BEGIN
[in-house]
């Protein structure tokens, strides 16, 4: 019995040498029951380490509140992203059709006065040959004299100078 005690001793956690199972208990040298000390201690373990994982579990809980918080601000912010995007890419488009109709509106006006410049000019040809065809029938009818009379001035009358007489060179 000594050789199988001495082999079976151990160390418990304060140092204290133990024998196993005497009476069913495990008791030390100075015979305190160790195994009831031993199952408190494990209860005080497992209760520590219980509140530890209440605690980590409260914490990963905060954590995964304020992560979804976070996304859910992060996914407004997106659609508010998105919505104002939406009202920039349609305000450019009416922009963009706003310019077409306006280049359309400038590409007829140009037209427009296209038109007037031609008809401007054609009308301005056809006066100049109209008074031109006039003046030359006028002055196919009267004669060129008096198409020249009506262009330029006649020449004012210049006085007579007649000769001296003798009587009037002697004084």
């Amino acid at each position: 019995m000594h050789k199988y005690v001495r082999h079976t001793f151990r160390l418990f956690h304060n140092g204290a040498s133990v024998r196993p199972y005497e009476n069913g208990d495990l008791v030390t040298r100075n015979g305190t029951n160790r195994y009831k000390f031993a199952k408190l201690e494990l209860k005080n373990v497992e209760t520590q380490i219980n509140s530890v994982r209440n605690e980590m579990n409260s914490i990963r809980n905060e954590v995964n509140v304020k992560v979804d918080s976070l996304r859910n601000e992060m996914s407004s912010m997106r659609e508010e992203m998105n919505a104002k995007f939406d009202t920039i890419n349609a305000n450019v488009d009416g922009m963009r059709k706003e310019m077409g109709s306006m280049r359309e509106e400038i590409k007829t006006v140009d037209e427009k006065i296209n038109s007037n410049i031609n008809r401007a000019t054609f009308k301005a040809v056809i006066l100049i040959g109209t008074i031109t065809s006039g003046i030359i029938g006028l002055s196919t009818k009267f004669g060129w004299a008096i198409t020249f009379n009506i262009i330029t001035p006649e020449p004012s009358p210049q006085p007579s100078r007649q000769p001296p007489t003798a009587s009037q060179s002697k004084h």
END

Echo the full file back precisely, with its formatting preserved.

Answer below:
[in-house]
């Protein structure tokens, strides 16, 4: 019995040498029951380490509140992203059709006065040959004299100078 005690001793956690199972208990040298000390201690373990994982579990809980918080601000912010995007890419488009109709509106006006410049000019040809065809029938009818009379001035009358007489060179 000594050789199988001495082999079976151990160390418990304060140092204290133990024998196993005497009476069913495990008791030390100075015979305190160790195994009831031993199952408190494990209860005080497992209760520590219980509140530890209440605690980590409260914490990963905060954590995964304020992560979804976070996304859910992060996914407004997106659609508010998105919505104002939406009202920039349609305000450019009416922009963009706003310019077409306006280049359309400038590409007829140009037209427009296209038109007037031609008809401007054609009308301005056809006066100049109209008074031109006039003046030359006028002055196919009267004669060129008096198409020249009506262009330029006649020449004012210049006085007579007649000769001296003798009587009037002697004084």
């Amino acid at each position: 019995m000594h050789k199988y005690v001495r082999h079976t001793f151990r160390l418990f956690h304060n140092g204290a040498s133990v024998r196993p199972y005497e009476n069913g208990d495990l008791v030390t040298r100075n015979g305190t029951n160790r195994y009831k000390f031993a199952k408190l201690e494990l209860k005080n373990v497992e209760t520590q380490i219980n509140s530890v994982r209440n605690e980590m579990n409260s914490i990963r809980n905060e954590v995964n509140v304020k992560v979804d918080s976070l996304r859910n601000e992060m996914s407004s912010m997106r659609e508010e992203m998105n919505a104002k995007f939406d009202t920039i890419n349609a305000n450019v488009d009416g922009m963009r059709k706003e310019m077409g109709s306006m280049r359309e509106e400038i590409k007829t006006v140009d037209e427009k006065i296209n038109s007037n410049i031609n008809r401007a000019t054609f009308k301005a040809v056809i006066l100049i040959g109209t008074i031109t065809s006039g003046i030359i029938g006028l002055s196919t009818k009267f004669g060129w004299a008096i198409t020249f009379n009506i262009i330029t001035p006649e020449p004012s009358p210049q006085p007579s100078r007649q000769p001296p007489t003798a009587s009037q060179s002697k004084h």